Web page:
AMSTERDAM, The Netherlands, October 22, 2013 (ENS) – The Netherlands has requested arbitration by the International Tribunal for the Law of the Sea in a dispute with Russia over the arrest and detention of the Greenpeace vessel Arctic Sunrise and its crew by Russian authorities.
The Arctic Sunrise, which flies the flag of the Netherlands, is an icebreaker operated by Greenpeace International.
In a submission to the tribunal Monday, the Kingdom of the Netherlands claims that the arrest and detention of the ship and its crew in September took place in violation of the UN Convention on the Law of the Sea.
Even before formal arbitration takes place, The Netherlands asks that the tribunal direct Russia to release the Arctic Sunrise and its crew and allow them to leave Russian territory.
On September 18 the vessel was used by Greenpeace International to stage a protest against the offshore ice-resistant fixed oil drilling platform Prirazlomnaya in the Barents Sea.
According to the Netherlands, the Arctic Sunrise was boarded by coastguard officials on September 19, brought to the port of Murmansk and detained.
The Netherlands states that 30 members of crew, nationals of: Argentina, Australia, Brazil, Canada, Denmark, Finland, France, Italy,
Morocco, the Netherlands, New Zealand, Poland, Russia, Sweden, Switzerland, Turkey, Ukraine, the United Kingdom and the United States, were arrested and detained in Murmansk and judicial proceedings have been initiated against them.
The “Arctic 30” as Greenpeace has dubbed them, are being held in prison on charges of piracy and have been refused bail.
1. Immediately enable the Arctic Sunrise to be resupplied, to leave its place of detention and the maritime areas under the jurisdiction of the Russian Federation and to exercise the freedom of navigation;
2. Immediately release the crew members of the Arctic Sunrise, and allow them to leave the territory and Russian maritime areas;
3. Suspend all judicial and administrative proceedings, and refrain from initiating any further proceedings, in connection with the incidents leading to the boarding and detention of the Arctic Sunrise, and refrain from taking or enforcing any judicial or administrative measures against the Arctic Sunrise, its crew members, its owners and its operators; and
4. Ensure that no other action is taken which might aggravate or extend the dispute.
On October 4 The Netherlands instituted arbitral proceedings against Russia under Annex VII of the UN Convention on the Law of the Sea.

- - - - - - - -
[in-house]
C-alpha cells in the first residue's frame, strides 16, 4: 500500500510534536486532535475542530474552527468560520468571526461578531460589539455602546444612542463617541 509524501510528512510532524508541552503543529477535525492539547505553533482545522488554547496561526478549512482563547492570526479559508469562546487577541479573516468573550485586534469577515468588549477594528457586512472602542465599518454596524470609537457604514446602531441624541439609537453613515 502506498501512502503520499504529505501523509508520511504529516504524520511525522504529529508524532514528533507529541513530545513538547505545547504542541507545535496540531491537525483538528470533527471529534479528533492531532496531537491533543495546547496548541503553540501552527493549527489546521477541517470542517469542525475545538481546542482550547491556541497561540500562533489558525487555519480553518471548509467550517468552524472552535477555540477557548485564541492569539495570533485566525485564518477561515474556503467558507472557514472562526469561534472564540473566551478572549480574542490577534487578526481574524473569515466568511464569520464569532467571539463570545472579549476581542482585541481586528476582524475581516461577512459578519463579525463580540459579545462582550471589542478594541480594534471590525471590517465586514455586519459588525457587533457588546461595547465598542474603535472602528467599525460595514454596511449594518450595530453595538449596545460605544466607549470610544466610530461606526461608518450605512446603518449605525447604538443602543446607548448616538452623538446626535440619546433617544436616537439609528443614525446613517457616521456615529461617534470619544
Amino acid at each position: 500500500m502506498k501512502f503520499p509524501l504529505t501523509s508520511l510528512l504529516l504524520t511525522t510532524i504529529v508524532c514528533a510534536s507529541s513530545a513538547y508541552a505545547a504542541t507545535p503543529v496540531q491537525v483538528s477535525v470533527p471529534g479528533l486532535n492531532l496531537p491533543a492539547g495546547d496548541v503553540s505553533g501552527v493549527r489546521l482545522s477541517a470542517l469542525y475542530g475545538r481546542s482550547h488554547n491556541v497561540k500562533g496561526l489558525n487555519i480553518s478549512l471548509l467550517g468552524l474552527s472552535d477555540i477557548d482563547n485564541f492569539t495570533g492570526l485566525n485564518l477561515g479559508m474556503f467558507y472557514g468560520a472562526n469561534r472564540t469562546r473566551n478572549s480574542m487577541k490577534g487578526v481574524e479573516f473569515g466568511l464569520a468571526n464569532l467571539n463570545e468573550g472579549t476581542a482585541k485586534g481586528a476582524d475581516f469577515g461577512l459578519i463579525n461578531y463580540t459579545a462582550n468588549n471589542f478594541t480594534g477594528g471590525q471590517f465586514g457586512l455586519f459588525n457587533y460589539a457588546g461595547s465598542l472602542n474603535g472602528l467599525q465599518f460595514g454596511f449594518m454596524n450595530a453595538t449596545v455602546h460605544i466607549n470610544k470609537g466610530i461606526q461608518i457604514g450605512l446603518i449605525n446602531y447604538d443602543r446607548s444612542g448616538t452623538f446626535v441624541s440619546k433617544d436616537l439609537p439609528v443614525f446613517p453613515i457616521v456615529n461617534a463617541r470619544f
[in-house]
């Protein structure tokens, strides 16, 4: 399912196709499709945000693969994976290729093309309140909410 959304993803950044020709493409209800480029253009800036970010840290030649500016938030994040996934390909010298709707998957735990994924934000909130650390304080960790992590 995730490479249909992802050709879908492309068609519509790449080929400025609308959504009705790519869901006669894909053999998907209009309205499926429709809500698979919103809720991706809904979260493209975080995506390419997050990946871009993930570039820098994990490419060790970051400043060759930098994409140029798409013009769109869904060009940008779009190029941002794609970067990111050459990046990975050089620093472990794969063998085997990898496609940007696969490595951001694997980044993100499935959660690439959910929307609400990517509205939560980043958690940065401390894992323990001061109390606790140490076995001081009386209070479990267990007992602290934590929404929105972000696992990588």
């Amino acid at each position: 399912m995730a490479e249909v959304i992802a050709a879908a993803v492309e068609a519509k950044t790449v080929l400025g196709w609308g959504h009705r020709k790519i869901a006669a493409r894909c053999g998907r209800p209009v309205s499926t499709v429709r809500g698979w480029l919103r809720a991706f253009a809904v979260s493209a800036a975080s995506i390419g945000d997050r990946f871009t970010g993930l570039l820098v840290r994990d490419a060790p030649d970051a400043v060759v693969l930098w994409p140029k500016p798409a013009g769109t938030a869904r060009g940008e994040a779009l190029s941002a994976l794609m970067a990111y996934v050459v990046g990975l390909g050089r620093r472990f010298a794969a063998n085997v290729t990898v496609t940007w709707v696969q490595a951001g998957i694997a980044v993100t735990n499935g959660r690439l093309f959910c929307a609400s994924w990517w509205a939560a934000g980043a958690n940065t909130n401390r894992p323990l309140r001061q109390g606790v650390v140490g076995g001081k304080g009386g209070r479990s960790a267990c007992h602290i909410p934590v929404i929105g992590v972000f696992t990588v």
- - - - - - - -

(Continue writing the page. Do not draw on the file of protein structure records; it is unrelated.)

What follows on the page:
The convention provides for compulsory third-party settlement of disputes concerning the interpretation or application of the convention.
Pending the formation of an arbitral tribunal, the circumstances of a particular dispute may require the adoption of interim measures. In such a situation, any party to the dispute may request the International Tribunal for the Law of the Sea to prescribe provisional measures.
The tribunal may prescribe provisional measures if it considers that an arbitral tribunal would have jurisdiction and that the urgency of the situation requires such measures.
The tribunal may prescribe any measure which it considers appropriate under the circumstances to preserve the rights of the parties to the dispute or to prevent serious harm to the marine environment.
Dates for oral proceedings will be set shortly.
Gazprom plans to start production from the Prirazlomnaya platform in the first quarter of 2014, which Greenpeace says raises the risk of an oil spill in an area that contains three nature reserves protected by Russian law.
Gazprom has signed a deal with Royal Dutch Shell to exploit Russia’s Arctic shelf. Although joint Shell-Gazprom drilling operations are still several years away, the partnership will expose Shell’s investors to the risks associated with Russia’s chaotic oil industry, says Greenpeace. Exploitation of Arctic oil will raise the risk of climate change and any spill in the region would be impossible to remediate, Greenpeace warns.
In August Russian authorities denied the Arctic Sunrise permission to enter the Northern Sea Route to protest Arctic oil drilling.
The ship entered the area regardless, because, said Greenpeace, the ship meets all required standards for ice class vessels. The Russian coast guard then boarded the ship and ordered its captain to leave the area under the threat of preventative fire, leading the Dutch government to demand an explanation.
The Arctic Sunrise left that immediate area but continued to protest oil drilling in Russian Arctic waters.